Published online by Cambridge University Press: 23 January 2020
Following on from the findings of the previous chapter, it is necessary to analyse the impact that the reliance approach could have in English law's treatment of liability for breaking off negotiations, particularly in the paradigm case. The chapter will first analyse the current position of English law regarding the treatment and solutions it provides for situations that in the selected jurisdictions would be considered as falling under the label of ‘precontractual liability’. The focus is on whether its piecemeal solutions protect the paradigm case (section I). The chapter will then look at the notion of good faith in the common law world, particularly at English law's rejection of good faith during negotiations. It will argue that from this rejection it does not necessarily follow that the notion of precontractual liability should be also rejected (section II). The chapter will finally argue that the notion of reliance is already present in the piecemeal solutions currently available in English law, and that if the obstacle of good faith were to be removed and the emphasis shifted to the notion of reliance, the idea of liability for breaking off negotiations might face less opposition, exploring how such a liability in the paradigm case could be implemented (section III).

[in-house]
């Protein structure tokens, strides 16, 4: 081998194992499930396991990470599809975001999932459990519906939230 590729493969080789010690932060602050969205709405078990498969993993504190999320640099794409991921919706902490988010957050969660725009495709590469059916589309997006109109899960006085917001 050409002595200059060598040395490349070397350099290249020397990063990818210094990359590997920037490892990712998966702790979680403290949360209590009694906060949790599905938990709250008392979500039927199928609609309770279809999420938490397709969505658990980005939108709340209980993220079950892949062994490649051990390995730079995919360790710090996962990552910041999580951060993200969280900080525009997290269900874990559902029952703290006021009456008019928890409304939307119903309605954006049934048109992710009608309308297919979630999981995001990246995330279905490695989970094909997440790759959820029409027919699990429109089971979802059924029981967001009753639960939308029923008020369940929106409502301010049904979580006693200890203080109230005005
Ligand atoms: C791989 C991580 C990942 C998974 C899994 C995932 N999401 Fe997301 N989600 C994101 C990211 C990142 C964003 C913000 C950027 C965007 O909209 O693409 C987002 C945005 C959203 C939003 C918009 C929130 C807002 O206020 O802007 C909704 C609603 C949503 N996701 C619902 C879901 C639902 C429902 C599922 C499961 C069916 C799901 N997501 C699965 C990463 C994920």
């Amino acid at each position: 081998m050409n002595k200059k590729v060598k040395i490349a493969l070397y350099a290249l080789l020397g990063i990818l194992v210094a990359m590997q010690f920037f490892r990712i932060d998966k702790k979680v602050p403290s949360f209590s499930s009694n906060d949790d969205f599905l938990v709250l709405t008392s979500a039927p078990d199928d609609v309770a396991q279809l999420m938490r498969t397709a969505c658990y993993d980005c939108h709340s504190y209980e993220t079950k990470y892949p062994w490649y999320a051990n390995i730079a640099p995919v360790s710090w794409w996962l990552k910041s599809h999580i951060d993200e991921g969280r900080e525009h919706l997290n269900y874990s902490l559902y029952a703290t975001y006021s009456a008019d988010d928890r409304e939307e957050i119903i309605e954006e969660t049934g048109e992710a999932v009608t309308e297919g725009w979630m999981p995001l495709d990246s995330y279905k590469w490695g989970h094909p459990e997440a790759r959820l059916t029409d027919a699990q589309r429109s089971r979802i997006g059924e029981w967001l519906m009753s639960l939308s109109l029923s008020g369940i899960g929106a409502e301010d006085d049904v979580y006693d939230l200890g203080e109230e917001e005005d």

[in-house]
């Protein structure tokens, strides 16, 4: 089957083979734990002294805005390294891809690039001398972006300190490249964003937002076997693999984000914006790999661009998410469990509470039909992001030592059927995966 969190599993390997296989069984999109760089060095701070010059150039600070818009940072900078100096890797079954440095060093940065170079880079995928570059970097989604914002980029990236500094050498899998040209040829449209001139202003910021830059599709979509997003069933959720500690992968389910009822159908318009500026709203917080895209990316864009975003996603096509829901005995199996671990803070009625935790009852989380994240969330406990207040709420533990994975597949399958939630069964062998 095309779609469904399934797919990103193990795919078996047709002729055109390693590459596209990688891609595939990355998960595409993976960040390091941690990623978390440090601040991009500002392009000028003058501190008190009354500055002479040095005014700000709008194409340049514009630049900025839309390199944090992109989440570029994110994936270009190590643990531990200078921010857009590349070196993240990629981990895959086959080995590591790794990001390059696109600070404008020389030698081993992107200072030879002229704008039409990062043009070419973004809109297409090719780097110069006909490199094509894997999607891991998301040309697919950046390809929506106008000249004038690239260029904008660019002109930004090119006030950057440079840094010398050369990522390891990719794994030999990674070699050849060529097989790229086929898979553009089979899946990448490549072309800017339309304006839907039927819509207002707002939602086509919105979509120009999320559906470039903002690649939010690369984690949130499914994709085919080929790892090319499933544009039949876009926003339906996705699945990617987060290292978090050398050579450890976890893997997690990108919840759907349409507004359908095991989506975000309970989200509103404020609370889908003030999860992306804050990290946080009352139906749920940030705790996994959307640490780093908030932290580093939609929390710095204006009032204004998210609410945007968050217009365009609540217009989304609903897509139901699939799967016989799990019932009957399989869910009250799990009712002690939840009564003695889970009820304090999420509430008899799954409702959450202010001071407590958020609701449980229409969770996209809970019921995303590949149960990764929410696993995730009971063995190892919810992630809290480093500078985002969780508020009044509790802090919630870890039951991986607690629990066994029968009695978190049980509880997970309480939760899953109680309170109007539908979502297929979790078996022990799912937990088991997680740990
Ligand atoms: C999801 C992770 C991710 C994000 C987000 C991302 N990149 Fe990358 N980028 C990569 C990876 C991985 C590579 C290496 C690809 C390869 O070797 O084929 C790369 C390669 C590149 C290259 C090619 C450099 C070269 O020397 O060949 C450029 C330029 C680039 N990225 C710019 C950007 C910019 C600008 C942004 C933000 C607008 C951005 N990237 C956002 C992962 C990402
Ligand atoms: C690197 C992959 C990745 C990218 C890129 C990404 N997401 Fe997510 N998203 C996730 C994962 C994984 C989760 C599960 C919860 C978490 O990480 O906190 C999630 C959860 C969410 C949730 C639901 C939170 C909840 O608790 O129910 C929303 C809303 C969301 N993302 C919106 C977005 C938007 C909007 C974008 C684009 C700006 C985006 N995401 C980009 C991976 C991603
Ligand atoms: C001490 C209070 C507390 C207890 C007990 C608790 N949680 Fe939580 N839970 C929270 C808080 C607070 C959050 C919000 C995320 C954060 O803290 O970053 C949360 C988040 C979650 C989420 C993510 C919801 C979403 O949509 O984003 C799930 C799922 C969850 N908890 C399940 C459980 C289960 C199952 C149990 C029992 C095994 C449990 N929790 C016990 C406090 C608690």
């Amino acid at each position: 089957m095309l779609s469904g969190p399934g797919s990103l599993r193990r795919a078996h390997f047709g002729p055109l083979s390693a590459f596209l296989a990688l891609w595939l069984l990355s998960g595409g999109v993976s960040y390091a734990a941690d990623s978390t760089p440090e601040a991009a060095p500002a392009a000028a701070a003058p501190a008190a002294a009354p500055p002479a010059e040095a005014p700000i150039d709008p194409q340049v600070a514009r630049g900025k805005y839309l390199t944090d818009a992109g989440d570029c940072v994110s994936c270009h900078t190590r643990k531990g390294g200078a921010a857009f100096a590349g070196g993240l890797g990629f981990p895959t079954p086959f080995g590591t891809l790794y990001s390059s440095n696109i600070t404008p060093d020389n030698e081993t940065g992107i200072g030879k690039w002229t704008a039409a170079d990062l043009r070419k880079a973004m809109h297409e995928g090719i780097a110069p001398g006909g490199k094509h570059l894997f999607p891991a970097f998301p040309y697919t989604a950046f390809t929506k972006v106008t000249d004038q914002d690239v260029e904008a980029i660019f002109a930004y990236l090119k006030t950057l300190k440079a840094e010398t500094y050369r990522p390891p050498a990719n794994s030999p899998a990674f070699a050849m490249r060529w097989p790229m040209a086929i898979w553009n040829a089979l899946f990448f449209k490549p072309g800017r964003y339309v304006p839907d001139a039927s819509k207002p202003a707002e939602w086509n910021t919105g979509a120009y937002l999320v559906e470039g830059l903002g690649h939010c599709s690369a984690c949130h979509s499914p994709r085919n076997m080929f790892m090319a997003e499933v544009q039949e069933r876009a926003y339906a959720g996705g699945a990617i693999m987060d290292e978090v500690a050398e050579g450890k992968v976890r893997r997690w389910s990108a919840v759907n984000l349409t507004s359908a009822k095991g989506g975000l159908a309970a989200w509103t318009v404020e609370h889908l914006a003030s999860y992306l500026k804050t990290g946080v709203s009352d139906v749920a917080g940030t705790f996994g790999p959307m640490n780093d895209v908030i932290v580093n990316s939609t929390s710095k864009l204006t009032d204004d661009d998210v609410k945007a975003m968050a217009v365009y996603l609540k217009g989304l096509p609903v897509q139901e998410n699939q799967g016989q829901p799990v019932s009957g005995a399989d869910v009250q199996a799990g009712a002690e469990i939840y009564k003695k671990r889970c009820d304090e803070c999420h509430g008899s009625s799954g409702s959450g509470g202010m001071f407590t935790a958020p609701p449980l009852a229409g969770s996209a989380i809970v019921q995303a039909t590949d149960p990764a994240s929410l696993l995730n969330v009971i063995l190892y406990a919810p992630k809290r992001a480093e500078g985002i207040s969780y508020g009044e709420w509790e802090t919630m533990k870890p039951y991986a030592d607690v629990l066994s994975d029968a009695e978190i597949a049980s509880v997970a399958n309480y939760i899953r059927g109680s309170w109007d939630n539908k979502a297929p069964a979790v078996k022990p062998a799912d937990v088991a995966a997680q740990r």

THE CURRENT POSITION OF ENGLISH LAW
Even though English law does not recognise precontractual liability as a general principle of liability, it provides relief in certain factual situations that in the selected jurisdictions would fall under the general principle of precontractual liability. These ‘particular reason[s] for imposing liability’ can be referred to as ‘piecemeal solutions’ that allow for the recovery of losses incurred or benefits unjustly received during the precontractual phase. However, it must be considered whether English law can achieve the same or similar results as the selected jurisdictions, albeit through different techniques and using a different language, in cases of precontractual liability. It will be argued that in many cases it can but that in the paradigm case, 5 English law, as it currently stands, does not provide a remedy.